Do the Scandinavian consumers pay a ‘fair’ price for premium German white wines?

Jan Bentzen, Valdemar Smith

Published: 21.11.2006  〉 Jahrgang 55 (2006), Heft 8 (von 8)  〉 Resort: Articles 
Submitted: N. A.   〉 Feedback to authors after first review: N. A.   〉 Accepted: N. A.


The aim of this paper is to analyse the retail prices of premium German white wines sold in the Scandinavian countries. German white wines account for approximately 5-6 per cent of the total sale of wines – both red and white wines - in Denmark, Norway and Sweden. However, the market shares of German wines in Scandinavia have been declining for a number of years. Diminishing market shares may reflect changes in consumer taste or simply ‘wrong’ prices, the latter related to both the level of wine prices (German wines being relatively expensive) and the structure of wine prices. In general, country-specific price differences for identical wines may be caused by differences in taxes, different import prices, transportation costs as well as other costs - and also different competitive conditions at the retail level in the respective countries. Still, differences in wine prices across countries do not always reflect the above mentioned factors. The aim of this paper is to analyse further the relationship between the prices of German white wines in the Scandinavian countries and the prices in the country of production (Germany) by direct comparison (price level) and by using a hedonic price function approach (price structure). Using a sample of 150 German white wines being supplied on at least one of the national markets in Scandinavia the analyses suggest that the prices on German premium white wines on the Scandinavian markets are fair – both in terms of absolute average prices and in terms of relative prices.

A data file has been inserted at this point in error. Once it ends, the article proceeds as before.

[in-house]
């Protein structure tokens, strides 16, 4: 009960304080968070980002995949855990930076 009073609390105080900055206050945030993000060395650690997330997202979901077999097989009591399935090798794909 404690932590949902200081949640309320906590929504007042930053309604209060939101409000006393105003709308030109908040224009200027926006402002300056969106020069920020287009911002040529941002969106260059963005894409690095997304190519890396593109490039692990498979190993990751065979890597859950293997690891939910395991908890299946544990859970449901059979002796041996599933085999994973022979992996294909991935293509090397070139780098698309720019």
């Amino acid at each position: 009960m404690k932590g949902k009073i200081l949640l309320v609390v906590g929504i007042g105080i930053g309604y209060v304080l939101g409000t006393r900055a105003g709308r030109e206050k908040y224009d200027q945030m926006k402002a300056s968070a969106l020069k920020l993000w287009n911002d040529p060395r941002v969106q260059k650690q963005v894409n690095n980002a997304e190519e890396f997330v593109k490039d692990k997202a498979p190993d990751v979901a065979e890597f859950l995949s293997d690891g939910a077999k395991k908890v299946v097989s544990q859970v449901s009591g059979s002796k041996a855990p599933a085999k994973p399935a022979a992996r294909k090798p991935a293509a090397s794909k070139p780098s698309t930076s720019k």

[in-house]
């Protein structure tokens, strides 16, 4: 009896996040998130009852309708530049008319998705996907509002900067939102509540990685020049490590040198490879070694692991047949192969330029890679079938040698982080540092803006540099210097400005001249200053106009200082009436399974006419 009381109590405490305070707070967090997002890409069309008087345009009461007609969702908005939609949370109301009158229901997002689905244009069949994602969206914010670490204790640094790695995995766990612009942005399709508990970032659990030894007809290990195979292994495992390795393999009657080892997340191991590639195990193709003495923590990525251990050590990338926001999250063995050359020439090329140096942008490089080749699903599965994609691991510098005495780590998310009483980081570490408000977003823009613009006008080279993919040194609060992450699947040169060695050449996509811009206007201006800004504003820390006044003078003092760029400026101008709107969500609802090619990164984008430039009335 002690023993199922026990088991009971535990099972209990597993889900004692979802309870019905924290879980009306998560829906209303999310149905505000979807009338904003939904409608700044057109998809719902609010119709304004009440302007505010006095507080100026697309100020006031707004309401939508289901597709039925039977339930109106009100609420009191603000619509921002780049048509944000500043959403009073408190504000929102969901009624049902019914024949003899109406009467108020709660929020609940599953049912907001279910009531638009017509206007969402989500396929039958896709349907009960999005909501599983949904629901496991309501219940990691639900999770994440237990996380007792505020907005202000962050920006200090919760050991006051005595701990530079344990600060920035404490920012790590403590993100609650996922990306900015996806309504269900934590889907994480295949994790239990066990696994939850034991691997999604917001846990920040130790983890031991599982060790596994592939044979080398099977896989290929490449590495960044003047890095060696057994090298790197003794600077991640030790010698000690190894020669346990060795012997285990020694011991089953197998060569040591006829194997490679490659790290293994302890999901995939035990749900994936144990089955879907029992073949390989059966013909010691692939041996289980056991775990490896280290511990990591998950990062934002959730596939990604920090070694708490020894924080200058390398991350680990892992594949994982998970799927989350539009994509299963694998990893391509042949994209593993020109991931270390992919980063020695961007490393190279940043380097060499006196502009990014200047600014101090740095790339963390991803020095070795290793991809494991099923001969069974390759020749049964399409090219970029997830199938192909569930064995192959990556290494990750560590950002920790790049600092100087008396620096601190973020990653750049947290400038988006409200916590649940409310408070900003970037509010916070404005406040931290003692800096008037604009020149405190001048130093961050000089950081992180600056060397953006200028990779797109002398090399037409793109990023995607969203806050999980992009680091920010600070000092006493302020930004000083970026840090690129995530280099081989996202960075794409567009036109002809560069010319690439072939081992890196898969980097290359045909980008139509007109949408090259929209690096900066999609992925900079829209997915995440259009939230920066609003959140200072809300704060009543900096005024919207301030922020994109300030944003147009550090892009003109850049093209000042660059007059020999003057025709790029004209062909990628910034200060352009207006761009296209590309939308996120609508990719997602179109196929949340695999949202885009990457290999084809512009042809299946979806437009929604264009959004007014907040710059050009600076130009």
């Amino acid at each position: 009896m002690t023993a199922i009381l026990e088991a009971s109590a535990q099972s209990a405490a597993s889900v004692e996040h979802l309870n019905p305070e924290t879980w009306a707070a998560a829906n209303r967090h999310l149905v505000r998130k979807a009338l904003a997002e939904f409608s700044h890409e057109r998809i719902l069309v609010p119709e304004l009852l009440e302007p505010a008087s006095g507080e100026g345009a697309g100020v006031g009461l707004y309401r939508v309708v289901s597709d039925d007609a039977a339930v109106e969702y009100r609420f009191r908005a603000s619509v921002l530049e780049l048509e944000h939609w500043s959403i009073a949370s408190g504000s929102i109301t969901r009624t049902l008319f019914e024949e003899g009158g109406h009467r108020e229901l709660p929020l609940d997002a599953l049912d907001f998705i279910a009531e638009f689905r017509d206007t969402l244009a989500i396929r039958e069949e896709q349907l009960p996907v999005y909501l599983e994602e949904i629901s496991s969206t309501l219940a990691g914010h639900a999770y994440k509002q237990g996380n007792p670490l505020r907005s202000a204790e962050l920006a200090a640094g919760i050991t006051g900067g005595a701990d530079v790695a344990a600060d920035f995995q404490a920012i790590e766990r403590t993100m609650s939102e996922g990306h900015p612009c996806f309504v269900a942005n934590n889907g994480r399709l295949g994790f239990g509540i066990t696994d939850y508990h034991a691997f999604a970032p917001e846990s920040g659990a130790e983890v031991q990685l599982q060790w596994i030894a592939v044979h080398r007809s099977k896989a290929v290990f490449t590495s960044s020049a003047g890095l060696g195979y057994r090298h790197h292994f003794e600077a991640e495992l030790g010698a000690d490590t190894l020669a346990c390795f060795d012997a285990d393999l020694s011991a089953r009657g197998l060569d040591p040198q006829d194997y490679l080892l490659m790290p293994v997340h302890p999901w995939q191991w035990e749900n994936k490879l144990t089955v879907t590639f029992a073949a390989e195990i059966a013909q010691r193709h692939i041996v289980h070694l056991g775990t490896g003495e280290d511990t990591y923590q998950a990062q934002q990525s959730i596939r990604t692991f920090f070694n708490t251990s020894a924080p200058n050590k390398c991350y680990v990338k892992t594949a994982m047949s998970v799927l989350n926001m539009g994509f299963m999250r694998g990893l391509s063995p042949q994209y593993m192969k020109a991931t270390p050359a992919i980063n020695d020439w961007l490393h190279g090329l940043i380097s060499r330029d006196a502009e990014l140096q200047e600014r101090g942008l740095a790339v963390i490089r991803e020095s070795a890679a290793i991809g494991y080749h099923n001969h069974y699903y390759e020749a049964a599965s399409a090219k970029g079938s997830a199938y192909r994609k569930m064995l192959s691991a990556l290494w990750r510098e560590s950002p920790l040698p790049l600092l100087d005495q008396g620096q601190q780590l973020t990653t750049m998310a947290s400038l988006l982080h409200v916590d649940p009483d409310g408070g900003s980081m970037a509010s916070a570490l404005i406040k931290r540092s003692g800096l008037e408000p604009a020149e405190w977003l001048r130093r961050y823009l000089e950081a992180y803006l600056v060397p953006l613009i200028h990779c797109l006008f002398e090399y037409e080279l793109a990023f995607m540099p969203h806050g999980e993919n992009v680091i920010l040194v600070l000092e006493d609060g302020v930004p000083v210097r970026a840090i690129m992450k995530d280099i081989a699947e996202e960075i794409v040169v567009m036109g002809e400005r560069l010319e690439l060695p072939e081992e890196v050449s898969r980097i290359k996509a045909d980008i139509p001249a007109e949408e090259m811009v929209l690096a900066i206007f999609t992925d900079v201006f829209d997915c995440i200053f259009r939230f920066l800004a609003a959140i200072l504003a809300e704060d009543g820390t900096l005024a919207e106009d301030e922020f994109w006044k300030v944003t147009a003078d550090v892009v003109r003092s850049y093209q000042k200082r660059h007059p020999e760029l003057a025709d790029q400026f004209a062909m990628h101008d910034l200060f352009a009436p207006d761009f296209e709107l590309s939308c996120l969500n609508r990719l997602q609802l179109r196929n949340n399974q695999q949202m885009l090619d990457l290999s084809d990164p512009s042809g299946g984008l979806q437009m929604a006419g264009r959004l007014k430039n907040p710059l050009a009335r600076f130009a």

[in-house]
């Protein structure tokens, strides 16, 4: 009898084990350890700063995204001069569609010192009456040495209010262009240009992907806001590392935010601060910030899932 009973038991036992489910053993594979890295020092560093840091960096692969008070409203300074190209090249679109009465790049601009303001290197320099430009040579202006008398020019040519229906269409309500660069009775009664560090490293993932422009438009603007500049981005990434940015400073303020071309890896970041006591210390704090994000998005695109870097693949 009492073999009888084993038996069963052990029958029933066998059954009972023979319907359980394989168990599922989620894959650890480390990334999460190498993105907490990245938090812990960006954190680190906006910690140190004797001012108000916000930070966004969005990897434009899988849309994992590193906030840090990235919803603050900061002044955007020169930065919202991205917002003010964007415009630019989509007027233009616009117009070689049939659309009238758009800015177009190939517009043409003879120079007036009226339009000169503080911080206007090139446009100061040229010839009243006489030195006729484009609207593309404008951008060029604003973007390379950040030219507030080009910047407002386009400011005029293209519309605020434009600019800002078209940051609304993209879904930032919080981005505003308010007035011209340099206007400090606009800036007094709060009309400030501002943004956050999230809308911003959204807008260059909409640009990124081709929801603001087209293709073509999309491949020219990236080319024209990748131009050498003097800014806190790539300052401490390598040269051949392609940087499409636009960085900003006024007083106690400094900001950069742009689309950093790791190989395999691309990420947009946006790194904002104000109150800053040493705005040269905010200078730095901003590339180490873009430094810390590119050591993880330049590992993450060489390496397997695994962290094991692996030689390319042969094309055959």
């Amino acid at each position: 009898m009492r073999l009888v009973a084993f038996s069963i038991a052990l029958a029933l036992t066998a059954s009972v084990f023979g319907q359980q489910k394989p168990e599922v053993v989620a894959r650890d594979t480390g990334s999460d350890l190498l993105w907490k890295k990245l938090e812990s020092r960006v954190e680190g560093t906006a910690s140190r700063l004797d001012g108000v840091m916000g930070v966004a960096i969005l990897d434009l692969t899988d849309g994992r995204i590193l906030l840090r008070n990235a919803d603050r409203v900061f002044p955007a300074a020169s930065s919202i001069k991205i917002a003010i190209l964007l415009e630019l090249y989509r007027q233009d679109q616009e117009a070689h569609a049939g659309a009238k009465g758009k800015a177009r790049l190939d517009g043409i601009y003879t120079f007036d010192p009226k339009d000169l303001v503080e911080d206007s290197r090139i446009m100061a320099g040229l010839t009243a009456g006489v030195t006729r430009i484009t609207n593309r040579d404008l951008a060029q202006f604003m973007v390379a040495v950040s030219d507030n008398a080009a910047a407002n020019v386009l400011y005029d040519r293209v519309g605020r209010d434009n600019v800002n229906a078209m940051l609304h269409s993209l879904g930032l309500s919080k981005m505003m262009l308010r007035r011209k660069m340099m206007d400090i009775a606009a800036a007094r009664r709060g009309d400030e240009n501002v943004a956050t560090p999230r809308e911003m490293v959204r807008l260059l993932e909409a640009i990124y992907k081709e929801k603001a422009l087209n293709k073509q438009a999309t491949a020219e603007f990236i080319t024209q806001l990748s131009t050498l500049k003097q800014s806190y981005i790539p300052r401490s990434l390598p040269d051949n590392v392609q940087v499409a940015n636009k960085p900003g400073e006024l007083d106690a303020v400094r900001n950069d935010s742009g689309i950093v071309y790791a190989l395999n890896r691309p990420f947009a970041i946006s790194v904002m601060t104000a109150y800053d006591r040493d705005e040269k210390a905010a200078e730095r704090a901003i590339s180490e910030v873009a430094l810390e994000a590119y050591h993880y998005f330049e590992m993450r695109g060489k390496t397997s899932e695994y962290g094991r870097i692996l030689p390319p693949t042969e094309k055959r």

Department of Economics, Aarhus School of Business
Prismet, Silkeborgvej 2, 8000 Aarhus C, Denmark
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